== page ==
Top 5 tips for preparing your kids’ school lunches

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Healthy and delicious school lunches

  1. Parents worry about what their children eat in school.
  2. They want to prepare food that kids will like and are healthy for them.
  3. Newcomer parents need to know what types of food their kids can bring to school. Is it OK to bring their traditional foods to school?

Five tips for good school lunches:

  1. Read the school’s food and nutrition policy

    • Manitoba schools have a school food and nutrition policy.
    • It has rules on:
      • “safe foods” your child is allowed to bring
      • healthy tips
      • information on lunch programs
      • rules on packaging food, handwashing and proper hygiene
    • Schools have strict food restrictions. The rules protect those with allergies.
      • They do not allow bringing peanut butter and peanut/nut products to school.
    • Inform the principal if your child has allergies.
      • Tell your child to eat only the food they brought from home.
      • Make an emergency plan for allergic reactions.
      • Tell them to bring an EpiPen®. Your child should bring this if they will be going out on a field trip.
  2. Plan meals together with your child

    • Plan school lunches with your child.
    • Ask them to make a list of what they want to eat. Check the list with them.
    • Replace ingredients in junk food. Use whole grain wheat and add vegetables in pizza and pasta for example.
    • Listen to their concerns about smell, packaging and others.
    • Don’t pack foods that are messy to eat.
    • Check school policies about the microwave use. Schedule soups and other food for hot lunches when allowed.
  3. Go for variety

    • Don’t prepare the same kind of food every day.
    • Make different types of meals for your child.
    • Make hot lunches in winter.
    • Try different types of bread. Use bagels or croissants for sandwiches.
    • Make a wrap instead of a sandwich.
    • Give them different food textures.
      • Try crunchy vegetables like baby carrots or cucumber.
      • Pair apples and pears to sandwiches or soups and salads.
      • Give kids fruits and vegetables for snacks.
    • Make foods native to your country.
      • Allow your child to bring native foods.
      • Make sure they do not have ingredients that can cause allergies (like peanuts).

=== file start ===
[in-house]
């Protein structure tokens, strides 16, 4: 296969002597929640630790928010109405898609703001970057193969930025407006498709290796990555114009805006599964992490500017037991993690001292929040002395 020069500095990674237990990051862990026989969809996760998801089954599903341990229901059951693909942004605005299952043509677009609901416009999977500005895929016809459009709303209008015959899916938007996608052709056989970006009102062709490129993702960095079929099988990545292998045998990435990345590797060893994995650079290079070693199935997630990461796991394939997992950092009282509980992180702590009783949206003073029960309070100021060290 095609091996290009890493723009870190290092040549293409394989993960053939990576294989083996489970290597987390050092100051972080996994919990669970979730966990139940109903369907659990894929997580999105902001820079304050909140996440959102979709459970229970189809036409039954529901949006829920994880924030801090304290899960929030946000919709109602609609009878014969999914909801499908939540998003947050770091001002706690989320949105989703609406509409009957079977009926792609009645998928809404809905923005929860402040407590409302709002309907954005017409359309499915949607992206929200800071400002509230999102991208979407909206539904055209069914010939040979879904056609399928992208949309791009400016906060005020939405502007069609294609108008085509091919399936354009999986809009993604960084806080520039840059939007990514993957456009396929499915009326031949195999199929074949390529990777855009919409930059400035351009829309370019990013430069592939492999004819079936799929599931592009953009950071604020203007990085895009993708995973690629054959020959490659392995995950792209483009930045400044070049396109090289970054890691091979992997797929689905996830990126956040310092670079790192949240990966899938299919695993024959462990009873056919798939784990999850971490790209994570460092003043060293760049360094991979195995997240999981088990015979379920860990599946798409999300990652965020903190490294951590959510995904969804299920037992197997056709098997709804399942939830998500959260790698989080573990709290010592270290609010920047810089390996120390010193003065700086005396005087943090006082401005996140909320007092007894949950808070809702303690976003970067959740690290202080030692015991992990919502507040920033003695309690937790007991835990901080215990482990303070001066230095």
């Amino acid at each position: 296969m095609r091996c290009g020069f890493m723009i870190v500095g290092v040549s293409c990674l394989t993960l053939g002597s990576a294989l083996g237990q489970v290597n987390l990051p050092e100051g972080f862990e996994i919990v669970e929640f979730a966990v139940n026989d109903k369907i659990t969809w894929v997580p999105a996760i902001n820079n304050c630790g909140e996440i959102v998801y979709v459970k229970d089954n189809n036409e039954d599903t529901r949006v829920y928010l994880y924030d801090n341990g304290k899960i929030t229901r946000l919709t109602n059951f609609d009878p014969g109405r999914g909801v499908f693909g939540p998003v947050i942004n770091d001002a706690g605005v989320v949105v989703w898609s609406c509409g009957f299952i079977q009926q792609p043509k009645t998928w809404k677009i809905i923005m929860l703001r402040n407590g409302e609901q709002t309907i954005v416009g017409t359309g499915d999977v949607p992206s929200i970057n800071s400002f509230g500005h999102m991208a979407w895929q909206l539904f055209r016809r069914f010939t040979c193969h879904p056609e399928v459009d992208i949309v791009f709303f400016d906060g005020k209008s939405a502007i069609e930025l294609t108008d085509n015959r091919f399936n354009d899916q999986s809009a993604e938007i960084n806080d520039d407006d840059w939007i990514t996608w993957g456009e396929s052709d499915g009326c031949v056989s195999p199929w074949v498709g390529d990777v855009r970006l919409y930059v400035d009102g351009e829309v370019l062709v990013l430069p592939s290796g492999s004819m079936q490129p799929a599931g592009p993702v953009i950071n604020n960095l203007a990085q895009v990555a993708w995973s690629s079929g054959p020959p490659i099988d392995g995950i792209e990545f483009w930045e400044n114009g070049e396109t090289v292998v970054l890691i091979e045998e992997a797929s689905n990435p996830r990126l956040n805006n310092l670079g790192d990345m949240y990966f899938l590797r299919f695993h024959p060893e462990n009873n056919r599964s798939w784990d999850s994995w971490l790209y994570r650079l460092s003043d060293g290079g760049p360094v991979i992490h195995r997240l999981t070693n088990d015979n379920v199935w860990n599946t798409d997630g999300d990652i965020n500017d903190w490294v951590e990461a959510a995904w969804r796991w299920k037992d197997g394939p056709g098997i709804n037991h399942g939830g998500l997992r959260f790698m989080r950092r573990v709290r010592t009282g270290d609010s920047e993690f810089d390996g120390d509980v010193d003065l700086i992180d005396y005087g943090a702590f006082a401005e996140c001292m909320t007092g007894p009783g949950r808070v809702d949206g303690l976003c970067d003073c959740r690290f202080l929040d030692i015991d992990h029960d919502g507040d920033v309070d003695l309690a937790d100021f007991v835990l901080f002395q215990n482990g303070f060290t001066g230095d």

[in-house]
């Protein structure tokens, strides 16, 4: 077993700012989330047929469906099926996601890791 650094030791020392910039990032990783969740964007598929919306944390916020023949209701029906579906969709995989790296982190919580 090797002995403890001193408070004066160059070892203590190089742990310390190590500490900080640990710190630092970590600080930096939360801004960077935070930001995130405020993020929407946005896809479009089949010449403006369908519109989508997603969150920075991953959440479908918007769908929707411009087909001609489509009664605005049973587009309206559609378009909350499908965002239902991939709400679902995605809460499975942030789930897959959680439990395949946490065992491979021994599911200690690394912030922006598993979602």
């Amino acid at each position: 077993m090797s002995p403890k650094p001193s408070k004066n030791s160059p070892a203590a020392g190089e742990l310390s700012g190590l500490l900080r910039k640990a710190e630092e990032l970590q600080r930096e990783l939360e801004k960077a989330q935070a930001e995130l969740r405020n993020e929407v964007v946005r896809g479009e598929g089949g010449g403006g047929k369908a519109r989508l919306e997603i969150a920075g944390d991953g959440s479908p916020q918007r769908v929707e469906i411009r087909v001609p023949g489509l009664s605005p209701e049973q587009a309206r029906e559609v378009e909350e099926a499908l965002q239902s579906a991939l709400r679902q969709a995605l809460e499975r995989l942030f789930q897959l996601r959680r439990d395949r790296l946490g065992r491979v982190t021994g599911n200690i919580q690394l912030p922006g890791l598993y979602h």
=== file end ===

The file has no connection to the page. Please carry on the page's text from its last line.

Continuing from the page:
• This is a great way to keep your child in touch with his heritage.
      • It will also develop his taste for different cuisines.
  4. Follow suggested guidelines for foods

    • Don’t buy ready-to-eat meals (Lunchables for example).
    • These meals lack nutrients.
    • They may have preservatives that can harm your child’s health.
    • Download the Manitoba School Nutrition Handbook by Healthy Child Manitoba. It is a great guide for healthy eating.
      • It has a list of food from each food group.
      • It has tips on appropriate serving sizes. It tells you what to check in labels.
      • It will help you make nutritious food choices.
    • Read Healthy Food in Schools from Manitoba gov. It contains resources, tips, and school lunch suggestions. It promotes healthy eating for schoolkids.
    • Read How can I make brown bag lunches quickly that everyone will like? by the Dieticians of Canada. It has suggestions for office lunches which you and your child might like.
  5. Don’t forget the water

    • Keep your child hydrated. Water is the best choice.
    • Juice, sports drinks and soda may contain too much sugar or caffeine. These cause obesity and damage teeth.
    • Choose 100% fruit juice if your kids like it.
    • Milk is another good choice.
      • Kids ages 2-3 should drink 2 cups (480 ml.) per day
      • kids 4-8, 2 1/2 cups (600 ml)
      • kids older than 9, 3 cups (720 ml) (according to kidshealth.org)

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Community Resources

Consult a dietician. It is free. Call 1-877-830-2892 or 204-788-8248 in Winnipeg. Go to WRHA for more information.

Check out Immigrant Centre’s Nutrition Services. They have free cooking and nutrition programs for newcomers of all English levels.

Check out Food Matters Manitoba’s programs for healthy eating for newcomers.

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